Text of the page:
Does the api support creating old posts and back dating them?

FB is really good at hiding old activity and being utterly worthless at searching your feed, so if you can just put all the fake stuff in the past you'd be fine with your real friends.


> Does the api support creating old posts and back dating them?

> FB is really good at hiding old activity and being utterly worthless at searching your feed, so if you can just put all the fake stuff in the past you'd be fine with your real friends.

They allow you to back date, but if you're goal is to avoid annoying your friends, you could use the privacy settings for a similar effect. Just post your garbage as visible to "only me," let it age for a week or two until the algorithm will ignore it, then make it "public," "friends only," or whatever you want.


What's funny is how bad most of these services are at identifying people. They seem to think I'm a southeast Asian female (white dude here) because I happen to read a particular article, buy a particular item (probably as a gift), etc. Turn on, tune in, drop out...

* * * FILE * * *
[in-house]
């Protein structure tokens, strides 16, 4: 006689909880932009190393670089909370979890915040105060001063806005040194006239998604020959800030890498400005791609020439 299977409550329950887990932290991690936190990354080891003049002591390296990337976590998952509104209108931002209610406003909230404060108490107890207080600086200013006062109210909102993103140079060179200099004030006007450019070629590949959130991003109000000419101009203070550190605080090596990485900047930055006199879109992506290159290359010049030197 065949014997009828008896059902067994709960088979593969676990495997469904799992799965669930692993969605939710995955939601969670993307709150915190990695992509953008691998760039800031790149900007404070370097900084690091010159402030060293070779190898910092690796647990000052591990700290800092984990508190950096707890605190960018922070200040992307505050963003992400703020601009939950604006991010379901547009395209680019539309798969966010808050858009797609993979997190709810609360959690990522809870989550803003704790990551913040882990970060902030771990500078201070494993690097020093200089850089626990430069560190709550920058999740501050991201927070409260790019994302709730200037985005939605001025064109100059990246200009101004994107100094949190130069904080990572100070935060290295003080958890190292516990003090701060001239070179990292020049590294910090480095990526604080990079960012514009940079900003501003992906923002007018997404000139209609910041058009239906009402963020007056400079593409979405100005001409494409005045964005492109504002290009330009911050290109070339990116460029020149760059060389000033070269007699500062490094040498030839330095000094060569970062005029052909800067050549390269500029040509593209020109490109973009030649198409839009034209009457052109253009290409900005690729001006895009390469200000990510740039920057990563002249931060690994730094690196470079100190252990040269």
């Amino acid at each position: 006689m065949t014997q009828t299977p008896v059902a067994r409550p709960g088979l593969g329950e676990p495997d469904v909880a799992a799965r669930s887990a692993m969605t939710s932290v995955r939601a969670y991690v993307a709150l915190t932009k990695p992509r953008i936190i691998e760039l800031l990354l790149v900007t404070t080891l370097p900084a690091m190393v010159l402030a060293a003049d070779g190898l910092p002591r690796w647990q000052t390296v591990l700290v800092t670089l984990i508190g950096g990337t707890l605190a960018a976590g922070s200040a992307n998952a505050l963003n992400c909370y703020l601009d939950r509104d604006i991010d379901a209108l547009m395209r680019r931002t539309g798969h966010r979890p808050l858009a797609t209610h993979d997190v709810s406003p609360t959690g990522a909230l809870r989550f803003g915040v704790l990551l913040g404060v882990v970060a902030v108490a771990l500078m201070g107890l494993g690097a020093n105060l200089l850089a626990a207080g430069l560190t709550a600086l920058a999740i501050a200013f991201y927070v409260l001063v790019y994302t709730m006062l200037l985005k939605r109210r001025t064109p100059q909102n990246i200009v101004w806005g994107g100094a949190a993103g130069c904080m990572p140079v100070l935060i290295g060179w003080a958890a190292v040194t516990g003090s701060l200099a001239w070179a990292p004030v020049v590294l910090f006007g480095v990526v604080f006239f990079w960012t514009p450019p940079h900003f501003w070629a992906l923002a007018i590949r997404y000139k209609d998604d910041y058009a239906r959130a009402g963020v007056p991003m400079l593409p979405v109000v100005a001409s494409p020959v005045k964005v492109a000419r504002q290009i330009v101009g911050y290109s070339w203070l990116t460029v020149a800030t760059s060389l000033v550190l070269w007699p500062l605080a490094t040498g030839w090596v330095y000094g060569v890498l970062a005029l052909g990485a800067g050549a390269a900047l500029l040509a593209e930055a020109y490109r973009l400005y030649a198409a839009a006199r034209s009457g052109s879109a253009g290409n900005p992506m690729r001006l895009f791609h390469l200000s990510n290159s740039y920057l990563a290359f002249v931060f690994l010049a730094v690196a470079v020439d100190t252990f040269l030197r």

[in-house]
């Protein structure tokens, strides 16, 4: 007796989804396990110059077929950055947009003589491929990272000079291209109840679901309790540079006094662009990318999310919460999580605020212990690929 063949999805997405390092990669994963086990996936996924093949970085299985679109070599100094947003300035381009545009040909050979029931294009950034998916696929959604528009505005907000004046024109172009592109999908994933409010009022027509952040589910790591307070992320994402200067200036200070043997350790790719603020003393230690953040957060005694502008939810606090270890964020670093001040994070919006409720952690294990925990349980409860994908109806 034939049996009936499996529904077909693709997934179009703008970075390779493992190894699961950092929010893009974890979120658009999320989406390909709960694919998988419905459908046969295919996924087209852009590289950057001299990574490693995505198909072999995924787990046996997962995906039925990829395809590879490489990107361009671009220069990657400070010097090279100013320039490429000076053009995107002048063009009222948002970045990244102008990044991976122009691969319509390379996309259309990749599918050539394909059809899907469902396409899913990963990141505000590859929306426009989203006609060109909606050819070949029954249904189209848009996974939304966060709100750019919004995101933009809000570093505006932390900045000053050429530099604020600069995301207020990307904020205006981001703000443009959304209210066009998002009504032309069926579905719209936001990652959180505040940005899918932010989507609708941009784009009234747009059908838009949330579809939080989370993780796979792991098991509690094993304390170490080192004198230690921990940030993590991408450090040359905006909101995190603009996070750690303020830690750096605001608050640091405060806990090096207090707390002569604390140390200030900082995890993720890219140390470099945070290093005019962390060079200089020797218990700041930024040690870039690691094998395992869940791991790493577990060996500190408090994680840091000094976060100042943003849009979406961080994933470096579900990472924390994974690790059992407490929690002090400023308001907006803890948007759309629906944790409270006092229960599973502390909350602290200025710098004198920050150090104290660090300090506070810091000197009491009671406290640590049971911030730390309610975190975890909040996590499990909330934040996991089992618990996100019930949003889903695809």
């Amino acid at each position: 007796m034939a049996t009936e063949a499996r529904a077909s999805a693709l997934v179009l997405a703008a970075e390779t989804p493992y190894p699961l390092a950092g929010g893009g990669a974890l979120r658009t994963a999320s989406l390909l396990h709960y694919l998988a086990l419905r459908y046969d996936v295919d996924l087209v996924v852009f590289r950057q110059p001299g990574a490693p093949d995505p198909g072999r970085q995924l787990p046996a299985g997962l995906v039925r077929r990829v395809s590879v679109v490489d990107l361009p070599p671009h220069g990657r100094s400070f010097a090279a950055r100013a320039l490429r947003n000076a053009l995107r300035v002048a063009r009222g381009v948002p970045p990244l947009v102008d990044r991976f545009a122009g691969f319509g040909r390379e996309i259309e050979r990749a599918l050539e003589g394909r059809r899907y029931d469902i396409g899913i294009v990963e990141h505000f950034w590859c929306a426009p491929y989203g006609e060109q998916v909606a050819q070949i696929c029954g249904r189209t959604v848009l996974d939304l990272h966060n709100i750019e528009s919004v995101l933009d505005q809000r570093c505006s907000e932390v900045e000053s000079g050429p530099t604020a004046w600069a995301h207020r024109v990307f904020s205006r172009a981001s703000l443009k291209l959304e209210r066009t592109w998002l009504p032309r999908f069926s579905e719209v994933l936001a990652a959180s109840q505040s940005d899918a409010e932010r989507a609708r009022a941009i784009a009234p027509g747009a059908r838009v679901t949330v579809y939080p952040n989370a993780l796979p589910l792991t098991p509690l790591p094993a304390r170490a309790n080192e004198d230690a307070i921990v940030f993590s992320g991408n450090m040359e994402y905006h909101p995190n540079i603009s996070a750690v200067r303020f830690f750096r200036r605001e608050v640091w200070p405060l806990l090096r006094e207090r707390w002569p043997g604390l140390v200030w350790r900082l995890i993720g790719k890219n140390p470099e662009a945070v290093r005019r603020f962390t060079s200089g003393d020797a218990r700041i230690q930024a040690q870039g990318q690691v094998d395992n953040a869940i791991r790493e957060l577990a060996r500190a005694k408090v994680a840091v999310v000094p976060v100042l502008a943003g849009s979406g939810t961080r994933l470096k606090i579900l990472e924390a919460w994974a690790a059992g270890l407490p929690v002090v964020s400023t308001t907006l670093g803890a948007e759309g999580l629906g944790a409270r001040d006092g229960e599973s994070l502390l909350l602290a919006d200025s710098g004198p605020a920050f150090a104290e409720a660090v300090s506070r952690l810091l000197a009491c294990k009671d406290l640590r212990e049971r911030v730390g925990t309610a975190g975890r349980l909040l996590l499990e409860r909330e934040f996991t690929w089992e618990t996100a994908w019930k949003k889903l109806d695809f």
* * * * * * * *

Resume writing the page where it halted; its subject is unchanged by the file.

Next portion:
I just watched a presentation about using deep learning to detect cheaters in CounterStrike: Go (https://youtu.be/ObhK8lUfIlc) and the question he didn't seem to have an answer for was data poisoning -- what if the cheaters all volunteer to be on the anti-cheater jury? Of course they are cross checking juror reliability ratings and stuff, but it's definitely a treadmill.


Whenever you're crowdsourcing, bad actors are a possibility. You'd usually track agreement to root out both the bad and incompetent actors, but what you're saying would essentially amount to a 51%-attack. That is, with enough bad actors working together, consensus stops being trustworthy.

I see two ways to address this (there are probably more, this is just me thinking out loud):